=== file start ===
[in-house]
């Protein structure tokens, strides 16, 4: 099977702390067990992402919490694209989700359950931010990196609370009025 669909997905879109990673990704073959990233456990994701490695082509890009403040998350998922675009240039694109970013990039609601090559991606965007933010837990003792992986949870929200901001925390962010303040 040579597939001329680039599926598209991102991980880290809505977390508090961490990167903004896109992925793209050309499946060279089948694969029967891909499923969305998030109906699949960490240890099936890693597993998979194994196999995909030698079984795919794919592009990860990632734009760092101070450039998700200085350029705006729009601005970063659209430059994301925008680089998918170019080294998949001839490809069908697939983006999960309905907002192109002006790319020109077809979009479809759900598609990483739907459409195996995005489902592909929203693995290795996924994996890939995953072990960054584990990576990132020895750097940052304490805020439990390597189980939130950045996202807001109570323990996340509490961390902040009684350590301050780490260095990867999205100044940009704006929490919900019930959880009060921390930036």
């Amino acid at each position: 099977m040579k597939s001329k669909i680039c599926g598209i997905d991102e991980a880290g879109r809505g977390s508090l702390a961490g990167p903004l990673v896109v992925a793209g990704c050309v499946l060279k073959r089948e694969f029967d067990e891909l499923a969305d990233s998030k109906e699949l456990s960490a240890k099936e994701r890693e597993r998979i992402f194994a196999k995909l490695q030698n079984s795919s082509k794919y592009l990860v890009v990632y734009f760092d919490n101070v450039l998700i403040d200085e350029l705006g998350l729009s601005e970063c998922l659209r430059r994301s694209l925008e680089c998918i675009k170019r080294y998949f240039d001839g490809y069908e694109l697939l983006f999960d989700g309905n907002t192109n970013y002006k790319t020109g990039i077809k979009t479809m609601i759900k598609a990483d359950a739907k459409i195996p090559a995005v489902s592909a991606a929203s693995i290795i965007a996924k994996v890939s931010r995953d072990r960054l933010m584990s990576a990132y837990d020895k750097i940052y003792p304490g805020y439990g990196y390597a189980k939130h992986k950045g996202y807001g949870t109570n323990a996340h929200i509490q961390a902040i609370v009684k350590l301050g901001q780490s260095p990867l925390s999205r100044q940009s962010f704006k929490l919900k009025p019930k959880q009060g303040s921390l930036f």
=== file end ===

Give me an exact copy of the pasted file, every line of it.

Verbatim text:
[in-house]
């Protein structure tokens, strides 16, 4: 099977702390067990992402919490694209989700359950931010990196609370009025 669909997905879109990673990704073959990233456990994701490695082509890009403040998350998922675009240039694109970013990039609601090559991606965007933010837990003792992986949870929200901001925390962010303040 040579597939001329680039599926598209991102991980880290809505977390508090961490990167903004896109992925793209050309499946060279089948694969029967891909499923969305998030109906699949960490240890099936890693597993998979194994196999995909030698079984795919794919592009990860990632734009760092101070450039998700200085350029705006729009601005970063659209430059994301925008680089998918170019080294998949001839490809069908697939983006999960309905907002192109002006790319020109077809979009479809759900598609990483739907459409195996995005489902592909929203693995290795996924994996890939995953072990960054584990990576990132020895750097940052304490805020439990390597189980939130950045996202807001109570323990996340509490961390902040009684350590301050780490260095990867999205100044940009704006929490919900019930959880009060921390930036």
């Amino acid at each position: 099977m040579k597939s001329k669909i680039c599926g598209i997905d991102e991980a880290g879109r809505g977390s508090l702390a961490g990167p903004l990673v896109v992925a793209g990704c050309v499946l060279k073959r089948e694969f029967d067990e891909l499923a969305d990233s998030k109906e699949l456990s960490a240890k099936e994701r890693e597993r998979i992402f194994a196999k995909l490695q030698n079984s795919s082509k794919y592009l990860v890009v990632y734009f760092d919490n101070v450039l998700i403040d200085e350029l705006g998350l729009s601005e970063c998922l659209r430059r994301s694209l925008e680089c998918i675009k170019r080294y998949f240039d001839g490809y069908e694109l697939l983006f999960d989700g309905n907002t192109n970013y002006k790319t020109g990039i077809k979009t479809m609601i759900k598609a990483d359950a739907k459409i195996p090559a995005v489902s592909a991606a929203s693995i290795i965007a996924k994996v890939s931010r995953d072990r960054l933010m584990s990576a990132y837990d020895k750097i940052y003792p304490g805020y439990g990196y390597a189980k939130h992986k950045g996202y807001g949870t109570n323990a996340h929200i509490q961390a902040i609370v009684k350590l301050g901001q780490s260095p990867l925390s999205r100044q940009s962010f704006k929490l919900k009025p019930k959880q009060g303040s921390l930036f």